Editor’s Note: Legal Sports Report consulted with several gambling companies and legal experts to produce this editorial article on sports betting in New York.
If pressure makes diamonds, maybe that Governor of New York and legislation should put the sports betting deal on hold because it’s far from pretty.
The “deal” is an obvious compromise between two sub-ideal (but for different reasons) proposals. The deal was announced as part of Andrew CuomoThe massive budget doesn’t seem like the best option for a competitive environment for consumers, nor does it seem like the best way to maximize revenue for the state. (Seriously, just auction a license or two if you want to maximize sales.)
Instead, there is now an overview of mobile betting (possibly ad libbed by New Hampshire), which evidently raises more questions than answers.
While it will be months before the details of mobile betting in New York become known, some overarching questions remain open to those charged with drafting this law. Most important of the themes seems to be the apparent lack of tribal gaming interests in drafting this proposal.
Time to do this law a disservice
With many still trying to figure out who is well positioned and, frankly, what the authors of the law were referring to even with parts of the law, there seems to be a growing consensus on one aspect of the bill: the lack of full tribal considerations Gambling interests in the state.
The Oneida Nation promptly warned the state that the plan threatened to undermine the settlement agreement signed with the state in 2013. While Cuomo has promised to fix the problem, the details of how Cuomo plans to do so are not exactly clear.
The Oneida Nation Settlement 2013
The 2013 agreement between New York State and the Oneida Nation was one of the most recent additions to a series of pacts between the tribal government and the state. The first agreement was made by Cuomo’s father, Mario Cuomoand the Oneida Nation in 1993.
The recent agreement between the Oneida nation and the state stipulates that the state receives 25% of slot revenue from the tribe’s casinos in Oneida and Madison Counties. In return, New York granted 10 counties in the central part of the state the exclusive gaming rights of the Oneida Nation:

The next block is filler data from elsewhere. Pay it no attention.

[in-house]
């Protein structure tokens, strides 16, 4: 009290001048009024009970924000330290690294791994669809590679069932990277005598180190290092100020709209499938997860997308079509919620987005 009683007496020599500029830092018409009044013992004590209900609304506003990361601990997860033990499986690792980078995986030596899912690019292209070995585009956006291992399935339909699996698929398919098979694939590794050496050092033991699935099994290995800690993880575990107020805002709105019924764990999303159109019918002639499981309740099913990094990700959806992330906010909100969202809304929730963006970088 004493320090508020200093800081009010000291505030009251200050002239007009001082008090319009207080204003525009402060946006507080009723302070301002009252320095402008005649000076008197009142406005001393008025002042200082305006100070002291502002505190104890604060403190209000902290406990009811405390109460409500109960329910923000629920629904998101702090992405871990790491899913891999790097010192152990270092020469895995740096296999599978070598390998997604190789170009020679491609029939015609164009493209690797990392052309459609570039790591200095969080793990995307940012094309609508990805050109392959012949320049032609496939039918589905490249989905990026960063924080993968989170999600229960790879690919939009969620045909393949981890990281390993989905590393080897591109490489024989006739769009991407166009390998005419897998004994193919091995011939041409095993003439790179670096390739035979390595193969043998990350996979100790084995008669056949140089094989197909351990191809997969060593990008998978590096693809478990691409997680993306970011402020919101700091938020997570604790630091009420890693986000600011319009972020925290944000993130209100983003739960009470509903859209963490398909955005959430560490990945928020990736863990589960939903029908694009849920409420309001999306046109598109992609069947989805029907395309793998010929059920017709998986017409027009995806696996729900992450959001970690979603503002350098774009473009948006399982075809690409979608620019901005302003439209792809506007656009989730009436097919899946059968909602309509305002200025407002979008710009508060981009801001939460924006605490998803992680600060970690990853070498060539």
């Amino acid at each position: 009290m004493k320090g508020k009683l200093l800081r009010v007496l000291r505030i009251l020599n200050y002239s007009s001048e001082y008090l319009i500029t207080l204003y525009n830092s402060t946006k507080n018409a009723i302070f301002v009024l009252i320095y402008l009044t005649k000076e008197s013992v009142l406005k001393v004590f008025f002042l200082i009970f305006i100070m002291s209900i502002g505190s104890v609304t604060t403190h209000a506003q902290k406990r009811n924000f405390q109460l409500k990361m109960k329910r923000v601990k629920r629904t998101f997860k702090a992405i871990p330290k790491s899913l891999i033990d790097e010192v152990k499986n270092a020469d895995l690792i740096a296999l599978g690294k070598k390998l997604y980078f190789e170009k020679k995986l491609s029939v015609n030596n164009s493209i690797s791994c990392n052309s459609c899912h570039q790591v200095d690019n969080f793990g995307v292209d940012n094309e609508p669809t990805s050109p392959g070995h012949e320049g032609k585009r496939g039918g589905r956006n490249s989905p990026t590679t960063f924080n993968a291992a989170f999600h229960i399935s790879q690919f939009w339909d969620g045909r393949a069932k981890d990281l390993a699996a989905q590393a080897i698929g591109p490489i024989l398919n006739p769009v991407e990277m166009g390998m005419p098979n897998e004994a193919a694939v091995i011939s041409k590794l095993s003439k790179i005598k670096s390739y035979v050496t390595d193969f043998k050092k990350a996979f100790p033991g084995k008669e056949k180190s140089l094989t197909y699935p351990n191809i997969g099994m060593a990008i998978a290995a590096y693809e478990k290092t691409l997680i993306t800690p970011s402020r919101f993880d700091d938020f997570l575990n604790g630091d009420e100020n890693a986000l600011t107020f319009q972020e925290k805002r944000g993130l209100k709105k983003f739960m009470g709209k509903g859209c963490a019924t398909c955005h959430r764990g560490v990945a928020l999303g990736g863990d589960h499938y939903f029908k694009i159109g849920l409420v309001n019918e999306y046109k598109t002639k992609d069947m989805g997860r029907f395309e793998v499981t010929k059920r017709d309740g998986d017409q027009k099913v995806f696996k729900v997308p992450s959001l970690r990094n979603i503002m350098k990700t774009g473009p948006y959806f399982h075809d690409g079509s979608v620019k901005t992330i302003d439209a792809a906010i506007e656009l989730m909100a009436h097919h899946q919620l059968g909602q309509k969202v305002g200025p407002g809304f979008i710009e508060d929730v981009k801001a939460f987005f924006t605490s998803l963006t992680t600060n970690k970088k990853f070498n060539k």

Although not population centers, these counties run right through the center of the state. If an agreement is not reached on sports betting in New York, the state could be forced to geofence these counties. That seems to be the plan from now on.
Other states have geofenced tribal areas; As sovereign nations, states cannot regulate activities in the countryside. The situation in New York could mean geofencing not only of tribal areas but the surrounding counties as well.
Violating the agreement with the Oneida Nation could cost the state as much as $ 70 million annually in addition to others under the Indian Gaming Regulatory Act ((GAME) that a court could forgive if New York found a violation of the settlement.
Other compacts in question
New York state also has gaming compacts with the Seneca Nationwho have some exclusive rights west of State road 14, an area that includes buffalo and Niagara Falls. As part of their agreement with the state, the Seneca Nation was told that the governor would not support legislation to expand commercial gambling in the area 2012.